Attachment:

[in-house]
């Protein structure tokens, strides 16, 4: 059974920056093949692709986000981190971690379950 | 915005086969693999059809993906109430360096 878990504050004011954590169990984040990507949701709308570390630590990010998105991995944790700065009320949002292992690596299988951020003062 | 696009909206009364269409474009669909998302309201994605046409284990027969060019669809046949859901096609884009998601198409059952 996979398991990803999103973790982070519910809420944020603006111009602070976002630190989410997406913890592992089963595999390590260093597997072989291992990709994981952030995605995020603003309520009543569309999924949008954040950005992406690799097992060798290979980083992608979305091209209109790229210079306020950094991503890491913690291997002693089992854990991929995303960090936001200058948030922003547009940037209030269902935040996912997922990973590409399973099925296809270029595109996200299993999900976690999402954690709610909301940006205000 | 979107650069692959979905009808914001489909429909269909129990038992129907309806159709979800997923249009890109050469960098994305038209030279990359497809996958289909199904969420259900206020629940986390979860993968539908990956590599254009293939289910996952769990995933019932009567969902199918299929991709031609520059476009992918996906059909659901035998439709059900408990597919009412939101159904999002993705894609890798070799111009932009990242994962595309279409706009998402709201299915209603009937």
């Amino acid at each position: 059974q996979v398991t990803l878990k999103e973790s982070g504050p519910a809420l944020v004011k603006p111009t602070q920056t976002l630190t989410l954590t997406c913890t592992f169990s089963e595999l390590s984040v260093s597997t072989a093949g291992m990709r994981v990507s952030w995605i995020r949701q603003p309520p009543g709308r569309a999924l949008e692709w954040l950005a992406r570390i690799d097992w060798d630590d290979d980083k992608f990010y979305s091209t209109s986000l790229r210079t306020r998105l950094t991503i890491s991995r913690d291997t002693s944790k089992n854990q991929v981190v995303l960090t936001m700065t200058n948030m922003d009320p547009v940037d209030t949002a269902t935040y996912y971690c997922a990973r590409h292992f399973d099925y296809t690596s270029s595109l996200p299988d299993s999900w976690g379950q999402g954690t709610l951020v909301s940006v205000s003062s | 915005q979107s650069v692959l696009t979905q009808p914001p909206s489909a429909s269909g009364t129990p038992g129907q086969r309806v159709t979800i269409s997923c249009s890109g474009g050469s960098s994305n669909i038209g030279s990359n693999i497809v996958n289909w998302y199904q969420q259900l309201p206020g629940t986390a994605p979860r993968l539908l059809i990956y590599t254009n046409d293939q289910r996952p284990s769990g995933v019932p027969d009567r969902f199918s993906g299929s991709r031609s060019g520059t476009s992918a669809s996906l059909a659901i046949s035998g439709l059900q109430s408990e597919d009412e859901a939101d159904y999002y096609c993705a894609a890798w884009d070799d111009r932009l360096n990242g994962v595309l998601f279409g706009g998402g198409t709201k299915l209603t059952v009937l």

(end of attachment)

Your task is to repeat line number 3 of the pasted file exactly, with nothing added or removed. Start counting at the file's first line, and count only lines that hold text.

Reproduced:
């Amino acid at each position: 059974q996979v398991t990803l878990k999103e973790s982070g504050p519910a809420l944020v004011k603006p111009t602070q920056t976002l630190t989410l954590t997406c913890t592992f169990s089963e595999l390590s984040v260093s597997t072989a093949g291992m990709r994981v990507s952030w995605i995020r949701q603003p309520p009543g709308r569309a999924l949008e692709w954040l950005a992406r570390i690799d097992w060798d630590d290979d980083k992608f990010y979305s091209t209109s986000l790229r210079t306020r998105l950094t991503i890491s991995r913690d291997t002693s944790k089992n854990q991929v981190v995303l960090t936001m700065t200058n948030m922003d009320p547009v940037d209030t949002a269902t935040y996912y971690c997922a990973r590409h292992f399973d099925y296809t690596s270029s595109l996200p299988d299993s999900w976690g379950q999402g954690t709610l951020v909301s940006v205000s003062s | 915005q979107s650069v692959l696009t979905q009808p914001p909206s489909a429909s269909g009364t129990p038992g129907q086969r309806v159709t979800i269409s997923c249009s890109g474009g050469s960098s994305n669909i038209g030279s990359n693999i497809v996958n289909w998302y199904q969420q259900l309201p206020g629940t986390a994605p979860r993968l539908l059809i990956y590599t254009n046409d293939q289910r996952p284990s769990g995933v019932p027969d009567r969902f199918s993906g299929s991709r031609s060019g520059t476009s992918a669809s996906l059909a659901i046949s035998g439709l059900q109430s408990e597919d009412e859901a939101d159904y999002y096609c993705a894609a890798w884009d070799d111009r932009l360096n990242g994962v595309l998601f279409g706009g998402g198409t709201k299915l209603t059952v009937l």